Game 3: Neither of us takes a mulligan for the final game. I have nothing on my first turn while Evil accelerates with a [card]Birds of Paradise[/card]. I summon a Fauna Shaman on my turn while Evil summons a Cunning Sparkmage. I summon another Fauna Shaman but Evil shuts them down by summoning a Linvala, Keeper of Silence. However, I’m still able to get a use out of one before she comes into play; I discard an [card]Extractor Demon[/card] to find a Vengevine. The Vengevine comes into play on my turn and I begin bashing with it. Evil continues to attack with Linvala but doesn’t have much else. I take the opportunity to unearth my Demon and swing with everything, forcing Evil to make some sacrificial blocks that will allow me to mill myself even more with the Demon. My attack puts Evil down to eight and I summon a third Fauna Shaman afterwards. Evil finds a Fauna Shaman of his own and I send my entire team in to attack again. Evil loses his Birds of Paradise and Fauna Shaman while keeping his Cunning Sparkmage and Linvala, going to five. Afterwards I summon a Hedron Crab and use a fetchland to mill myself for six which puts another Extractor Demon into my graveyard. Evil passes and is forced to chump with Linvala on my next attack. Evil concedes after not drawing another spell.
Round 12: Gerard Fabiano, Blue/White Control
Game 1: Evil wins the roll and I have to mulligan once, but I still have a decent hand. I summon a Fauna Shaman on turn two after drawing the necessary Green source to do so. However I get set back a lot when Evil stops my Shaman by putting a Spreading Seas on my Forest. I find another Misty Rainforest and crack it immediately to play around Path to Exile, but Evil has another Spreading Seas to put on the Forest. I respond by searching for a Vengevine but can’t do anything except summon a Merfolk Looter to continue searching for cards. The Merfolk Looter is exiled by an Oblivion Ring and Evil follows his play up with summoning a Baneslayer Angel on his next turn. I brick again on my draw and watch as Elspeth comes into play. I die on my next turn.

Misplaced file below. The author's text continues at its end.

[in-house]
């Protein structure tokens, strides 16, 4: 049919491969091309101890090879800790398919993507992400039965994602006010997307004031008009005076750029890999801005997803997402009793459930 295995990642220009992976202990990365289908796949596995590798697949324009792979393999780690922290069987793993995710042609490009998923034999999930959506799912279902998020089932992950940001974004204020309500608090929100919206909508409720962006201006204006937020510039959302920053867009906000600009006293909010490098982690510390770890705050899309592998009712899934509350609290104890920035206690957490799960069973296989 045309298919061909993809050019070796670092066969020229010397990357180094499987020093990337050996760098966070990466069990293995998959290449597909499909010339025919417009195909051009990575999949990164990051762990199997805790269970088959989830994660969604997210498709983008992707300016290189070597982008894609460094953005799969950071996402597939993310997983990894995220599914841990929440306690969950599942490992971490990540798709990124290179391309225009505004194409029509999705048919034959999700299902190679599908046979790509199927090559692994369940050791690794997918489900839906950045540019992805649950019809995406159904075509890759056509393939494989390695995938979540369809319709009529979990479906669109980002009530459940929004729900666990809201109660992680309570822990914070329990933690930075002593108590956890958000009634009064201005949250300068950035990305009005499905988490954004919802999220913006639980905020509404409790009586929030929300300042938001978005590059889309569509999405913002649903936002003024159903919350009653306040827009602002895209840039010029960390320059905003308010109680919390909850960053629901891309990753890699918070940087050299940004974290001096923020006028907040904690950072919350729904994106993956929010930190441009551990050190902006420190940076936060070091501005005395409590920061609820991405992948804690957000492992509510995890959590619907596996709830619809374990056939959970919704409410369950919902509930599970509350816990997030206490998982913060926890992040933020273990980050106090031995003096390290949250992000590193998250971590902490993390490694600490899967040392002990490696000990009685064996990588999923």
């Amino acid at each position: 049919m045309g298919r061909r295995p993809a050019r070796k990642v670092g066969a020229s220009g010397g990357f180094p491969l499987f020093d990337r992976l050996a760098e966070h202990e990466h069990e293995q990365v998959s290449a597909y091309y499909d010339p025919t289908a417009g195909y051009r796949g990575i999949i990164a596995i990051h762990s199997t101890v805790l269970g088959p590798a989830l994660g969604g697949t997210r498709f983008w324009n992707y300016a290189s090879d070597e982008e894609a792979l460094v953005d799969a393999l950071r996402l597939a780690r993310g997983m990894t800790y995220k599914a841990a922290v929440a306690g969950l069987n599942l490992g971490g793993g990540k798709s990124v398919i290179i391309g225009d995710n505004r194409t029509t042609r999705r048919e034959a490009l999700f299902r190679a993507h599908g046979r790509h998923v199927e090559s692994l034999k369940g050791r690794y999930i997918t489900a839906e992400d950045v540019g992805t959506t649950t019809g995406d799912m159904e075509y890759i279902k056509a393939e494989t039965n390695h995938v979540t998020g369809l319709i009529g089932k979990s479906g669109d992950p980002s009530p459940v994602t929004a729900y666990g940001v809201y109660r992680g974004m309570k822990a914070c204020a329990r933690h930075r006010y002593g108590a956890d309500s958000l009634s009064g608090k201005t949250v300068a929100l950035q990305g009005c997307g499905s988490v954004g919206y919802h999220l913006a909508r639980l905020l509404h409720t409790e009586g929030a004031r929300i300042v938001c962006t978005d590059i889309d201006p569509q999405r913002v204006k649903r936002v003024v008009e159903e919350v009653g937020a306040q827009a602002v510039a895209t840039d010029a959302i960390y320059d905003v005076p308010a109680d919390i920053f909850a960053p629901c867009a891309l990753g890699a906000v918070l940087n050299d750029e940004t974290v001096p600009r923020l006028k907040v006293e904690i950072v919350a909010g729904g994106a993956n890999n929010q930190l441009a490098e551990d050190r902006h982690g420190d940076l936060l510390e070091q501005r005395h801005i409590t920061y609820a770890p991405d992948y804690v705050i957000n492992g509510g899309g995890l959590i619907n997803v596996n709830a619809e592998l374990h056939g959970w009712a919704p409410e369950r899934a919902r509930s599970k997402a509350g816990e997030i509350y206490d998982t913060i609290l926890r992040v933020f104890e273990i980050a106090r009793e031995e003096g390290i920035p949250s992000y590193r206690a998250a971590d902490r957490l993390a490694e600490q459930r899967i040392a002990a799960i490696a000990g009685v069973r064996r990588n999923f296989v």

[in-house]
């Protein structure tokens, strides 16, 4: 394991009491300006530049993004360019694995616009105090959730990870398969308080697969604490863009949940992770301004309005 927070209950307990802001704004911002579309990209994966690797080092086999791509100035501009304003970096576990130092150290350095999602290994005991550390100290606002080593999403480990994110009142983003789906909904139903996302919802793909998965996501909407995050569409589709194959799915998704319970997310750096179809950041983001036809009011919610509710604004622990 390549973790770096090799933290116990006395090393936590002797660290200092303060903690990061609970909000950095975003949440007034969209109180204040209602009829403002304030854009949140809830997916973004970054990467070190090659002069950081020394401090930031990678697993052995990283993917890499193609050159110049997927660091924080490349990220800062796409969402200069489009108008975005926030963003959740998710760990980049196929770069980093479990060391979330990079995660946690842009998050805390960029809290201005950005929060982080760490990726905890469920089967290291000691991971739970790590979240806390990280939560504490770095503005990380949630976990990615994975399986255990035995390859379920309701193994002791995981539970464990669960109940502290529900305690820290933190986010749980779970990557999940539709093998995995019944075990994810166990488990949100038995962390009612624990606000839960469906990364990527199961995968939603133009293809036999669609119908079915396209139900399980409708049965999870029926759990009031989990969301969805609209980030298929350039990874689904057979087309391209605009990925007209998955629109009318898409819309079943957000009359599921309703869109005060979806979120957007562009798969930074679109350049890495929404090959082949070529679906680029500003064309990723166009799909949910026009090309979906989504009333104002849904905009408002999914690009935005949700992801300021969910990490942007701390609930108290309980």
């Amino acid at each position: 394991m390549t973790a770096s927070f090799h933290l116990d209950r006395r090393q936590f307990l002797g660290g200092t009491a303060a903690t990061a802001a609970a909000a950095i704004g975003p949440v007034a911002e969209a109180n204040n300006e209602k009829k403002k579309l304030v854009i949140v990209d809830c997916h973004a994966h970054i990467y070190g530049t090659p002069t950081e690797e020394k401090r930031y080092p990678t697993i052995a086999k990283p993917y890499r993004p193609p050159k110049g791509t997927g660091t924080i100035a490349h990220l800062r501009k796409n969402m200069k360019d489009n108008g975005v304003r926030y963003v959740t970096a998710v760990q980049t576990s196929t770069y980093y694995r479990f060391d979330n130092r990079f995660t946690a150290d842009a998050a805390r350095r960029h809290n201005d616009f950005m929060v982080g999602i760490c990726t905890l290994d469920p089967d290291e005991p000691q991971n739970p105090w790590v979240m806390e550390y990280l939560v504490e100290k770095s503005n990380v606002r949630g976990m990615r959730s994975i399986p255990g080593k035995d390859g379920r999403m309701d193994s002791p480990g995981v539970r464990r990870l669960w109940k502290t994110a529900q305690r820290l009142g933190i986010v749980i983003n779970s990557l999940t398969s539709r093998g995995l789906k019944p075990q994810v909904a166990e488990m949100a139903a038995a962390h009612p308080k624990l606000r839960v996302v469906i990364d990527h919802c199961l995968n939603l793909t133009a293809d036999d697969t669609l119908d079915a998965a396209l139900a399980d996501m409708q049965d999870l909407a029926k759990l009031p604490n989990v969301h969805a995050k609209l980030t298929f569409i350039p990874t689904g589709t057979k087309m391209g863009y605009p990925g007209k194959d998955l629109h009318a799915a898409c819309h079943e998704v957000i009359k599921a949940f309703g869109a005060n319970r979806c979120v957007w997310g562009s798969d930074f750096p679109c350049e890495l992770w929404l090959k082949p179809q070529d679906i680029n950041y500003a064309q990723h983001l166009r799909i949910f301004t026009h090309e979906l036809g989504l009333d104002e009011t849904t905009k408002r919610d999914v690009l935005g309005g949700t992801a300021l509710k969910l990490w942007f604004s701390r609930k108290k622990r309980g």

Sideboard: -2 Birds of Paradise, -1 Enclave Cryptologist; +3 Unified Will.
Game 2: I summon a Noble Hierarch followed by a Fauna Shaman on turn two while Evil summons a Meddling Mage naming Fauna Shaman. I summon a Vengevine and start attacking with it while Evil summons another Meddling Mage naming Merfolk Looter. I’m racing better than Evil is because my Vengevine is hitting for five thanks to my Hierarch and sit back on my Fauna Shaman which is searching up more Vengevines. Evil is at nine life and summons a Baneslayer Angel after attacking with his two Mages. At this point I discard my Vengevine to get a Renegade Doppelganger so I can bounce Evil’s Baneslayer Angel with the Sedraxis Alchemist that I drew on my last turn. Evil concedes.
Game 3: Evil and I both mulligan once each and he plays Preordain putting both cards on the bottom. I summon a Noble Hierarch on my turn and he misses his second land drop. I summon a Fauna Shaman while Evil still has nothing. I summon a Hedron Crab and mill an Extractor Demon while using my Fauna Shaman to cycle through Vengevines and unearth the Demons while sitting on Unified Will. Evil finds land and starts casting spells, none of which I care about until he summons a Baneslayer Angel which I counter with Unified Will. Afterwards, I get my Vengevines back after playing a Renegade Doppelganger and attack for lethal.